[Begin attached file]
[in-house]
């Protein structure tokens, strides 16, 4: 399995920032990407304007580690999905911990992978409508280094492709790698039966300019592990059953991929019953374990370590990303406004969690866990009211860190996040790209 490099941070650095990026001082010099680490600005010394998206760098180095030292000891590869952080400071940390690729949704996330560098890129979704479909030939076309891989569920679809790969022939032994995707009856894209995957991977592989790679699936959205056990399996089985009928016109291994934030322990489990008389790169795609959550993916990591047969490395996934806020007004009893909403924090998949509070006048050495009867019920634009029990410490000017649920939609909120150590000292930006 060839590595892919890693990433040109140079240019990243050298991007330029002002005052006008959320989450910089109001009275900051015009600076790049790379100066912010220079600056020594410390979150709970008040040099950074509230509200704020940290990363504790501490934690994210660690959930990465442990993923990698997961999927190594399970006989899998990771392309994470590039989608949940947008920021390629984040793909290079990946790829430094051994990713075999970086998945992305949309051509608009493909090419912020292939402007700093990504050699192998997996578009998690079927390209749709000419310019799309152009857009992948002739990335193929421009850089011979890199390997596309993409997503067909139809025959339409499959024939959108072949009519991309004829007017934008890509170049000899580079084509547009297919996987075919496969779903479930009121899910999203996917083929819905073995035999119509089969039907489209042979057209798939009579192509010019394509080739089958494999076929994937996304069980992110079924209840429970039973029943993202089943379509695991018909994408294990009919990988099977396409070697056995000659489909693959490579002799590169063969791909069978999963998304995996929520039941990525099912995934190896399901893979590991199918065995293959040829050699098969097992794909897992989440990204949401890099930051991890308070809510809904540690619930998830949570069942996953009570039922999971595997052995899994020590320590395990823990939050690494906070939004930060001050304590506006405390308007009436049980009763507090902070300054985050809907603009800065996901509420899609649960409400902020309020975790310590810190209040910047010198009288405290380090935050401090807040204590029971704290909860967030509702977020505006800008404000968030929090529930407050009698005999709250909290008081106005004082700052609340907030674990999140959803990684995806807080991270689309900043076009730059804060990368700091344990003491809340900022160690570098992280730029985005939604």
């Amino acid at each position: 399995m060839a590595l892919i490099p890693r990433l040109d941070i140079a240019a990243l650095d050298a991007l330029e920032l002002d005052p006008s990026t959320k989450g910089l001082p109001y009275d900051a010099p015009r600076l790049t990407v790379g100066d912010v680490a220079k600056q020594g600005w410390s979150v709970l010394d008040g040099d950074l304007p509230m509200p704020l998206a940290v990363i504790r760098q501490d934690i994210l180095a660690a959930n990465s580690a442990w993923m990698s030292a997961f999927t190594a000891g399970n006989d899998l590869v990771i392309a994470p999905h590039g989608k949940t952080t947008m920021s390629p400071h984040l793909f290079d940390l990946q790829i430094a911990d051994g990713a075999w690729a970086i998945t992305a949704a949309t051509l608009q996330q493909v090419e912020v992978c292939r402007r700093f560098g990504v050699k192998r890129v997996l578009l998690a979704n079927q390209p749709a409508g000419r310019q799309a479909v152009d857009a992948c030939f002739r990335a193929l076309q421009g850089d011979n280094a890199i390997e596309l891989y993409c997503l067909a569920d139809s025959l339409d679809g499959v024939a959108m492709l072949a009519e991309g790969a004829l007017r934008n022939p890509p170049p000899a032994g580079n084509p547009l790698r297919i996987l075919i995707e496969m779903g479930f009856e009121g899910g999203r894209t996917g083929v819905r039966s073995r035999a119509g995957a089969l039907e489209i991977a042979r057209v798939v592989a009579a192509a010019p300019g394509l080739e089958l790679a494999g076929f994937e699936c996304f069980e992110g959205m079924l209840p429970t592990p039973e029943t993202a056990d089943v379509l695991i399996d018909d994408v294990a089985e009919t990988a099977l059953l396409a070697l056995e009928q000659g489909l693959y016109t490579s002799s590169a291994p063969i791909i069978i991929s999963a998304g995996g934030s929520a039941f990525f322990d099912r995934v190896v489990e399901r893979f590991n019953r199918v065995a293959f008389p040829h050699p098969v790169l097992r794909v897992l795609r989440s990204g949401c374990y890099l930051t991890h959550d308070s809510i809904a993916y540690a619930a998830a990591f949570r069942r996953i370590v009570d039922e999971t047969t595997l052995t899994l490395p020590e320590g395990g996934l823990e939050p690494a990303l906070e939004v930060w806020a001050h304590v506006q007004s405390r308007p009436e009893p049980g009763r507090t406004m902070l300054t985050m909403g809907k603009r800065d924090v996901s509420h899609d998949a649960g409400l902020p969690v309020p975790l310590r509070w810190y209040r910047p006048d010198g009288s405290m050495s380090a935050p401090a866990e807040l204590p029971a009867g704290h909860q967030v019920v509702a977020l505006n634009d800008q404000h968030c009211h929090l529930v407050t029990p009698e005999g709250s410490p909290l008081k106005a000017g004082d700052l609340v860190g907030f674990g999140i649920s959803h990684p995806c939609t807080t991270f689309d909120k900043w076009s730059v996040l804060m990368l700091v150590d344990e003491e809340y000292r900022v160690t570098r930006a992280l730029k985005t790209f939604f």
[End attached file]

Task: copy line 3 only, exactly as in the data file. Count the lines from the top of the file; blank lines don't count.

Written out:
């Amino acid at each position: 399995m060839a590595l892919i490099p890693r990433l040109d941070i140079a240019a990243l650095d050298a991007l330029e920032l002002d005052p006008s990026t959320k989450g910089l001082p109001y009275d900051a010099p015009r600076l790049t990407v790379g100066d912010v680490a220079k600056q020594g600005w410390s979150v709970l010394d008040g040099d950074l304007p509230m509200p704020l998206a940290v990363i504790r760098q501490d934690i994210l180095a660690a959930n990465s580690a442990w993923m990698s030292a997961f999927t190594a000891g399970n006989d899998l590869v990771i392309a994470p999905h590039g989608k949940t952080t947008m920021s390629p400071h984040l793909f290079d940390l990946q790829i430094a911990d051994g990713a075999w690729a970086i998945t992305a949704a949309t051509l608009q996330q493909v090419e912020v992978c292939r402007r700093f560098g990504v050699k192998r890129v997996l578009l998690a979704n079927q390209p749709a409508g000419r310019q799309a479909v152009d857009a992948c030939f002739r990335a193929l076309q421009g850089d011979n280094a890199i390997e596309l891989y993409c997503l067909a569920d139809s025959l339409d679809g499959v024939a959108m492709l072949a009519e991309g790969a004829l007017r934008n022939p890509p170049p000899a032994g580079n084509p547009l790698r297919i996987l075919i995707e496969m779903g479930f009856e009121g899910g999203r894209t996917g083929v819905r039966s073995r035999a119509g995957a089969l039907e489209i991977a042979r057209v798939v592989a009579a192509a010019p300019g394509l080739e089958l790679a494999g076929f994937e699936c996304f069980e992110g959205m079924l209840p429970t592990p039973e029943t993202a056990d089943v379509l695991i399996d018909d994408v294990a089985e009919t990988a099977l059953l396409a070697l056995e009928q000659g489909l693959y016109t490579s002799s590169a291994p063969i791909i069978i991929s999963a998304g995996g934030s929520a039941f990525f322990d099912r995934v190896v489990e399901r893979f590991n019953r199918v065995a293959f008389p040829h050699p098969v790169l097992r794909v897992l795609r989440s990204g949401c374990y890099l930051t991890h959550d308070s809510i809904a993916y540690a619930a998830a990591f949570r069942r996953i370590v009570d039922e999971t047969t595997l052995t899994l490395p020590e320590g395990g996934l823990e939050p690494a990303l906070e939004v930060w806020a001050h304590v506006q007004s405390r308007p009436e009893p049980g009763r507090t406004m902070l300054t985050m909403g809907k603009r800065d924090v996901s509420h899609d998949a649960g409400l902020p969690v309020p975790l310590r509070w810190y209040r910047p006048d010198g009288s405290m050495s380090a935050p401090a866990e807040l204590p029971a009867g704290h909860q967030v019920v509702a977020l505006n634009d800008q404000h968030c009211h929090l529930v407050t029990p009698e005999g709250s410490p909290l008081k106005a000017g004082d700052l609340v860190g907030f674990g999140i649920s959803h990684p995806c939609t807080t991270f689309d909120k900043w076009s730059v996040l804060m990368l700091v150590d344990e003491e809340y000292r900022v160690t570098r930006a992280l730029k985005t790209f939604f």